last chance to clearly spell out what's still an exposure.
- NIT - It would be nice to spell out what each record type is at the
top of page 8, when they are introduced. The authors spell them out
later, but this is the first place they appear.
- Top of page 9 - this paragraph takes forever to FINALLY say
"Therefore the receiver must be configured with at least one trust
anchor" in a very confusing path along the way. The entire
paragraph, to this point, could be chopped and it would be an
- Section 6 - there's some discussion about problems with recursive
name servers and proxies, but the problem really seems to be about
NATs. Which is it? Just needs to be clearer in the second paragraph.
- NIT - Section 7 - It would be nice to show references for SIG(O) and
TSIG in the second paragraph. It would be nice to spell out "AD bit"
in the third paragraph.
- Last sentence of the abstract - does this document obsolete all
updates to RFC 2335? If so, better name them out if we expect the
RFC Editor to get this right (and the readers to understand
it). (Same comment applies to RECORDS).
- Starting in 3.2.2 there are a few (at least a couple) mentions of
the "sense of the CD bit". I have no idea what this means, unless
it's the SETTING of the CD bit. Is this normal terminology in the
Land of DNS?
- Section 4.2 - s/strips of/strips off/
- Section 5.6, first paragraph - s/example the/example of the/
RECORD had no NITS, except for the "last sentence of the abstract"
(same NIT as PROTOCOL).
The authors deserve special thanks for the excellent examples in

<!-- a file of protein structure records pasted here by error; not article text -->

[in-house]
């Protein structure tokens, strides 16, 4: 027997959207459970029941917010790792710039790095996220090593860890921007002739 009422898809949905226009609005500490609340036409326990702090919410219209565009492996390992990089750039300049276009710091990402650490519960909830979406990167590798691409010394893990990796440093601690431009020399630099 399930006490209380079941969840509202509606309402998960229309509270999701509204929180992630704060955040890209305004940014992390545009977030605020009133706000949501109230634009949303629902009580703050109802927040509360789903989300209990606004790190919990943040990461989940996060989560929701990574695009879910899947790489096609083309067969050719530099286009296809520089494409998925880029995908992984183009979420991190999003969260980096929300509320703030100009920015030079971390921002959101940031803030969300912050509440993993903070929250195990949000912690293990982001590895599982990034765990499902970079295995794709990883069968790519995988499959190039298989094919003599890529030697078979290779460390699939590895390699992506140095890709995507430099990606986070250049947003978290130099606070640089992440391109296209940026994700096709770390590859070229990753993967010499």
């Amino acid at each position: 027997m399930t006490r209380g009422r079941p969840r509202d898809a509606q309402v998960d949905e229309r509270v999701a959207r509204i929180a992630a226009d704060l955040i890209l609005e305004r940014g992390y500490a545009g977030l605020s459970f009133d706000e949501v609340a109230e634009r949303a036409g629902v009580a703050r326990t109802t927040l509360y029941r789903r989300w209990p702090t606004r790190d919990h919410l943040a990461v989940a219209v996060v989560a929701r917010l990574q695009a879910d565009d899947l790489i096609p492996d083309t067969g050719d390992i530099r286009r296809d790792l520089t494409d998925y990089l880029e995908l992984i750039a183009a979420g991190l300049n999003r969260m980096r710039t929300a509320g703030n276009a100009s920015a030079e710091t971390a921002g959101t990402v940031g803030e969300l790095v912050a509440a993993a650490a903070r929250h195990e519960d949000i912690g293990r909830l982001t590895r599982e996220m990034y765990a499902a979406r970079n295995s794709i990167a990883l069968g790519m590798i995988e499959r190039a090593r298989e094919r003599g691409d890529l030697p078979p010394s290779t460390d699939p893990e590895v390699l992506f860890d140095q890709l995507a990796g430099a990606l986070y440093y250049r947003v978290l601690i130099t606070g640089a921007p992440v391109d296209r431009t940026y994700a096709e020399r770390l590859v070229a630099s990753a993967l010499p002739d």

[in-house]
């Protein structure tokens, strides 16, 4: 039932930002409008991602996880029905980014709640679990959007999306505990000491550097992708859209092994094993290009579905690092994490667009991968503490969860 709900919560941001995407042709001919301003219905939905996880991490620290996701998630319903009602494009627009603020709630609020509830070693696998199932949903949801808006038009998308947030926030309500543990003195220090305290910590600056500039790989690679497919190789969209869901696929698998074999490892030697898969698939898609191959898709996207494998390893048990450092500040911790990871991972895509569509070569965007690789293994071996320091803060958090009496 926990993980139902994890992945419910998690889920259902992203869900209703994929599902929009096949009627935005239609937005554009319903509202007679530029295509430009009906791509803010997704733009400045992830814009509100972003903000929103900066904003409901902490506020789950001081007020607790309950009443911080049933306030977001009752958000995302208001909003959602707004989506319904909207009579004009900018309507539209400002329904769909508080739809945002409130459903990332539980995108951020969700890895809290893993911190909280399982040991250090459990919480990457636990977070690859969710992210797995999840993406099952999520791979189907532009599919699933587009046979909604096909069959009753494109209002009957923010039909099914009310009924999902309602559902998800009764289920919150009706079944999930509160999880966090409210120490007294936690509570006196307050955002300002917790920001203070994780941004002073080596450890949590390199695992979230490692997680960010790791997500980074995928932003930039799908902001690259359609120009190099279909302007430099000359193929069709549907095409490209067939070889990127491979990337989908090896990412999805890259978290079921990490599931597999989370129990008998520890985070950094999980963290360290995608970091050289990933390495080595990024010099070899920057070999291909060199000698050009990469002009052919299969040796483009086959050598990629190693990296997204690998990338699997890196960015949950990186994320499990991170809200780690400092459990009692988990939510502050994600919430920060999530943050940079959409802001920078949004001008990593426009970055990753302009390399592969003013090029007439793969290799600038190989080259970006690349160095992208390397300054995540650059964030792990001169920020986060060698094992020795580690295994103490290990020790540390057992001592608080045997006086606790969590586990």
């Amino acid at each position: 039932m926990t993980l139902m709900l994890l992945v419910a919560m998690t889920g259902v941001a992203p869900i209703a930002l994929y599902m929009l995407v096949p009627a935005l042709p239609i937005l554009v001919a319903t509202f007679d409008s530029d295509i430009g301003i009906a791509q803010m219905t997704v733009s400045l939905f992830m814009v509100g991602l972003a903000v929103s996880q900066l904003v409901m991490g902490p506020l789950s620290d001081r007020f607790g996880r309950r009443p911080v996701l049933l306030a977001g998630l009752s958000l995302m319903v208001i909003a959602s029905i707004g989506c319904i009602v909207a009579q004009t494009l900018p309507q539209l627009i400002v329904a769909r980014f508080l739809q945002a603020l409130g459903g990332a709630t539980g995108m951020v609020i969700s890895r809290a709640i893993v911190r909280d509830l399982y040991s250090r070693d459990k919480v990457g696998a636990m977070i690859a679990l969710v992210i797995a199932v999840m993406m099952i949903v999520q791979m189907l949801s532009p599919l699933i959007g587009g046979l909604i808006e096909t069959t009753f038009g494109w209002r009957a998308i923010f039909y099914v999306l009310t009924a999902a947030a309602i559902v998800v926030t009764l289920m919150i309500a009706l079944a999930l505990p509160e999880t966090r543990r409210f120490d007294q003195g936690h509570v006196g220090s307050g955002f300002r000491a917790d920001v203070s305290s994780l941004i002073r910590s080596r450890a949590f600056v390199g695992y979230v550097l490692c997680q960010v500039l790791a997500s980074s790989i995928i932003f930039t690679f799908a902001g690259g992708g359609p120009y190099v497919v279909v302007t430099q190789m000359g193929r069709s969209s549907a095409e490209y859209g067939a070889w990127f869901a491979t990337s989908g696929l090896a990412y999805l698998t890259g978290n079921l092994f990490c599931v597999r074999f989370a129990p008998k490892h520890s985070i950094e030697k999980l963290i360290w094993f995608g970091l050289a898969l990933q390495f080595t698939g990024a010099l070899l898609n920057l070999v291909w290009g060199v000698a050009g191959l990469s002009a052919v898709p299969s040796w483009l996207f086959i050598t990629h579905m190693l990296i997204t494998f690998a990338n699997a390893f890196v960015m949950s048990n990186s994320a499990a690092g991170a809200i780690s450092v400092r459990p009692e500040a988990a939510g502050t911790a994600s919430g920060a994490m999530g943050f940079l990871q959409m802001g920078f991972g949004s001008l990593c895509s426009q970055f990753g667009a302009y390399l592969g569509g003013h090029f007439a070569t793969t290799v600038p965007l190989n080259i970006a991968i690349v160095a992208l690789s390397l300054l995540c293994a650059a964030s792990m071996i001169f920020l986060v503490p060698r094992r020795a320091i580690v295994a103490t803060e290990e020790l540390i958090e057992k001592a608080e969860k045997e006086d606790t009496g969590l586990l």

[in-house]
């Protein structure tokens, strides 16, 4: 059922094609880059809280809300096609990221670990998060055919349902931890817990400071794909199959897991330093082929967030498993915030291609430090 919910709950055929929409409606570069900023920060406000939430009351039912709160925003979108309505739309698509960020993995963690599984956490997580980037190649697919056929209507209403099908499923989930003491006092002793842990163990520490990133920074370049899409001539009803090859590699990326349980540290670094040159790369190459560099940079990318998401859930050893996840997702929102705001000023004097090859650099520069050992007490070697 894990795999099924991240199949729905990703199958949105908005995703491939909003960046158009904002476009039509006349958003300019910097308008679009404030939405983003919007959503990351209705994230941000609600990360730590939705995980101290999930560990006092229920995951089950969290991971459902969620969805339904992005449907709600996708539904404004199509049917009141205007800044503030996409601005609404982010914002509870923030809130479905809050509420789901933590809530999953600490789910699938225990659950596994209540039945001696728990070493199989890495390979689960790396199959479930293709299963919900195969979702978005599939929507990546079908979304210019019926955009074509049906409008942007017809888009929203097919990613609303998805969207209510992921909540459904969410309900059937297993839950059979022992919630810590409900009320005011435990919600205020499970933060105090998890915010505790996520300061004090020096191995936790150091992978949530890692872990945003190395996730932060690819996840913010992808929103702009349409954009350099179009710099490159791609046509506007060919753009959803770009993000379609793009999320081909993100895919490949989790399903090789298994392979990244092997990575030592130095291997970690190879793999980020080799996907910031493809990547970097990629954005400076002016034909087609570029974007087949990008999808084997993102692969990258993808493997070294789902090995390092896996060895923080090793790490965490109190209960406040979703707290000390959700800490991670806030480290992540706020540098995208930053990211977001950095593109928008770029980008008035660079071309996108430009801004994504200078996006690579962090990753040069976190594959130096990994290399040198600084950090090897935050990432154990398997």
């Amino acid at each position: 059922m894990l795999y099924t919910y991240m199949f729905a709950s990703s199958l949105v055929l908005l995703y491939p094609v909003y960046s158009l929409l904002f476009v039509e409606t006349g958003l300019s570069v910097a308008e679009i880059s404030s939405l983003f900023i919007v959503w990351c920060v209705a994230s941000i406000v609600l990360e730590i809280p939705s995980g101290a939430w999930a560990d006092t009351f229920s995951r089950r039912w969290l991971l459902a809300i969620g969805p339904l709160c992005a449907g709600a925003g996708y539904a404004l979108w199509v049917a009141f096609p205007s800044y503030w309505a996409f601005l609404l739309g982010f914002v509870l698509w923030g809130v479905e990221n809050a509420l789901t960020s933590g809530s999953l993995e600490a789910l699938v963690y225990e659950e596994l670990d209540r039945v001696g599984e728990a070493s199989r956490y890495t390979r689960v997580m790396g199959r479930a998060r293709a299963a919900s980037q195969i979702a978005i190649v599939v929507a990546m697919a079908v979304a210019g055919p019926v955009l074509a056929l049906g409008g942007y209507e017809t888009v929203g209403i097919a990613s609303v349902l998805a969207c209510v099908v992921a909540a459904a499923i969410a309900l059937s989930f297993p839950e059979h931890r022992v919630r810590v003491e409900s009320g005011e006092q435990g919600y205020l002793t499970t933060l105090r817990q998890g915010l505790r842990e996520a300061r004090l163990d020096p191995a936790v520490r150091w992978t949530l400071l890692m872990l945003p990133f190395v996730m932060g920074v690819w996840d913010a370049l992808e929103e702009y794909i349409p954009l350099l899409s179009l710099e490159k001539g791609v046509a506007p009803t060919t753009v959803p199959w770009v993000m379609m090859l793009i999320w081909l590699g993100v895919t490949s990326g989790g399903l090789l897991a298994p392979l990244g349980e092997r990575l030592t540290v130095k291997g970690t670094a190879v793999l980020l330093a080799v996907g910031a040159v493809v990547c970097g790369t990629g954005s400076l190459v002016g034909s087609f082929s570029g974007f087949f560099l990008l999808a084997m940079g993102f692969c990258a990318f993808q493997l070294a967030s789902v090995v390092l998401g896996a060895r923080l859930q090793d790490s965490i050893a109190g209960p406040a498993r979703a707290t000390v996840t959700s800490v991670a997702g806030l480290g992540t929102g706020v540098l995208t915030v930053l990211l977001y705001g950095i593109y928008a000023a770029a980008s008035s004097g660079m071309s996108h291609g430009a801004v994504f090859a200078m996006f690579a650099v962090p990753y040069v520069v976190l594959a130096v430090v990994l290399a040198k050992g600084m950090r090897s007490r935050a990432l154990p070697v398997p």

PROTOCOL and RECORDS.
Great documents, yes.
There are two terms used throughout the document set that I think could stand
to have a strong definition (perhaps in Section 2 of dnssec-intro): "zone apex"
and "authoritative RRsets". I'm sure the authors feel that both of these terms
are in common use in the DNS community. However, this document set introduces a
lot of MUST-strength language that depends on the understanding of these terms;
consider the 2nd to last paragraph of dnssec-protocol 2.2 for an example of
both, and look to the first sentence of 2.2 to see why a good understanding of
these terms is necessary to avoid contradictory interpretations. I have already
experienced one reader using the first sentence of 2.2, for example, to argue
that NS records are always signed, presumably because of their interpretation
of 'authoritative'. I don't think that the description of 'authoritative
RRsets' in rfc1034 4.2.1 can serve as a precise enough definition, anyway. So,
please do provide either a pointer to a place where these terms are defined, or
provide a definition strong enough that the meaning of these MUST statements
will be clear.
Section 5.2 of draft-ietf-dnsext-dnssec-protocol-08 says:
: A strong cryptographic digest algorithm ensures that an adversary can
: not easily generate a DNSKEY RR that matches the digest.
It would be more correct to say:
Use of a strong cryptographic digest algorithm ensures that it is